Life expectancy is an average, and it fluctuates with age as the risks we face change throughout our lifetimes. Both those facts make it a frequently misunderstood statistic, The New York Times reports.

High infant-mortality rates depress the figure substantially. This can lead contemporary observers to the false conclusion that most humans died quite young, even in the not-so-distant past.

Before the Upper Paleolithic, early humans really… read more

Brain mapping reveals neurological basis of decision-making in rats

March 26, 2013


UC San Francisco scientists have discovered how memory recall is linked to decision-making in rats, showing that activity in the hippocampus occurs when rats in a maze are playing out memories that help them decide which way to turn.

The more they play out these memories, the more likely they are to find their way correctly to the end of the maze.

The researchers implanted electrodes directly on… read more

Big banks vs. Bitcoin libertarianism

March 25, 2013


Banks should learn to work with, rather than against, the new role of money in a peer-to-peer landscape, says media theorist and author Douglas Rushkoff writes on Mashable, based on the arguments of his new book, Present Shock: When Everything Happens Now.

But many libertarians* would rather bypass, not work with banks.

The hype has never been hotter for the Internet’s crypto-currency Bitcoin, Salonread more

A strange computer promises great speed

March 25, 2013


Academic researchers and scientists at companies like Microsoft, IBM, and Hewlett-Packard have been working to develop quantum computers.

Now, Lockheed Martin — which bought an early version of such a computer from the Canadian company D-Wave Systems two years ago — is confident enough in the technology to… read more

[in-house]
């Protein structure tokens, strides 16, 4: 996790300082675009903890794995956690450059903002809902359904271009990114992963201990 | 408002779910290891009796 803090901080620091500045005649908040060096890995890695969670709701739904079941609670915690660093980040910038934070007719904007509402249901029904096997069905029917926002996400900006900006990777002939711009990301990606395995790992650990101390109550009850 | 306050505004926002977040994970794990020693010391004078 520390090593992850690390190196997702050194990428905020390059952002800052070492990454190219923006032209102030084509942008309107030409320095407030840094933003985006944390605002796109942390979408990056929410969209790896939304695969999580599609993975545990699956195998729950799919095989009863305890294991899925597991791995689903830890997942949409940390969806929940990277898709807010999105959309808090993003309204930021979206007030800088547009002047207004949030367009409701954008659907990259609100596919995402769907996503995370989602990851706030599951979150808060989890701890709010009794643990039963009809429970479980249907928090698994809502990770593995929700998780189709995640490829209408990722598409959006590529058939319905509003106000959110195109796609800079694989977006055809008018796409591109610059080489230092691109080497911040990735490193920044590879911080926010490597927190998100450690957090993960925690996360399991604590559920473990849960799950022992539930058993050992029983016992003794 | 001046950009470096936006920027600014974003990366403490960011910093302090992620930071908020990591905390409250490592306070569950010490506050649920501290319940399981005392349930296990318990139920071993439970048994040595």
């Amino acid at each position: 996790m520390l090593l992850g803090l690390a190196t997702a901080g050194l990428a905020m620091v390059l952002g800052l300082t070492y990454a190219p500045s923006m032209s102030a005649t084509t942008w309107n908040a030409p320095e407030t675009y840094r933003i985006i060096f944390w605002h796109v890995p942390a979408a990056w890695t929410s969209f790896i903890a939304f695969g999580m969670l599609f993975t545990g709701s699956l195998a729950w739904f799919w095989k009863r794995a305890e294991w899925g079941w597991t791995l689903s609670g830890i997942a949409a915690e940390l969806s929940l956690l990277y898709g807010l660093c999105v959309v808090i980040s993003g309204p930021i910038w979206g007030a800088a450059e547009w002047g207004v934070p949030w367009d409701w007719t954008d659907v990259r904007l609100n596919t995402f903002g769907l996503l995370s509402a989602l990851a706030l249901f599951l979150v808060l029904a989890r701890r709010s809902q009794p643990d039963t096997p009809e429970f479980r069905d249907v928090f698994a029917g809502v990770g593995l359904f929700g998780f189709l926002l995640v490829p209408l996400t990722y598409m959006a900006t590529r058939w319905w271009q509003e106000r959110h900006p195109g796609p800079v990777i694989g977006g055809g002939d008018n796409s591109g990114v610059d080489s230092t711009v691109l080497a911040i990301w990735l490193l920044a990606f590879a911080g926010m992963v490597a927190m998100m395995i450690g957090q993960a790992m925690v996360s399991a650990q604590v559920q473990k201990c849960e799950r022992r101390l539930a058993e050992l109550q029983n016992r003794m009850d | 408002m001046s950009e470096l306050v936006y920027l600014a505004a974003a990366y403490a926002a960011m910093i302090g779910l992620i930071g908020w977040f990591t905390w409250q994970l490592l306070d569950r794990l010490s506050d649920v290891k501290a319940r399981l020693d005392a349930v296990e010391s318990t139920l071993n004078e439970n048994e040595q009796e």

Serotonin receptors offer clues for antidepressants, consciousness

Shapes of binding sites could help drug discovery and the study of consciousness
March 25, 2013


Researchers have deciphered the molecular structures of two of the brain’s crucial lock-and-key mechanisms, Nature News reports.

The two molecules are receptors for the natural neurotransmitter serotonin — which regulates activities such as sleep, appetite and mood — and could provide targets for future drugs to combat depression, migraines or obesity. They could also help in understanding how the physical structures of the brain produce consciousness.… read more

GOP lawmaker seeks ‘virtual Congress’ with telecommuting plan

March 25, 2013


Under a resolution Pearce introduced on Thursday, Rep. Steve Pearce (R-N.M.) wants to create a “virtual Congress,” where lawmakers would leverage videoconferencing and other remote work technology to to hold hearings, debate and vote on legislation virtually from their home district offices, The Hill reports.

Pearce says the resolution would eradicate the need for members to jet back and forth from their districts to Washington each weekend. This… read more

The future of education eliminates the classroom, because the world is your class

March 25, 2013

Hypercities (credit: UCLA et at.)

Technology can turn our entire lives into learning experiences via “socialstructed learning,” an aggregation of microlearning experiences drawn from a rich ecology of content and driven not by grades but by social and intrinsic rewards, suggests Marina Gorbis, Executive Director at the Institute for the Future, in Fast Company.

“Today’s obsession with MOOCs is a reminder of the old forecasting paradigm: In the early stages of technology… read more

Nanotools for neuroscience and brain activity mapping

Neuroscientists describe specific technologies for the Brain Activity Map project
March 25, 2013


“Neuroscience — one of the greatest challenges facing science and engineering — is at a crossroads. …There exist few general theories or principles that explain brain function [due partly to] limitations in current methodologies,” say neuroscientists in a new ACS Nano open-access paper, “Nanotools for Neuroscience and Brain Activity Mapping.”

Traditional neurophysiological approaches record the activities of one neuron or a few neurons at a time. Neurochemical… read more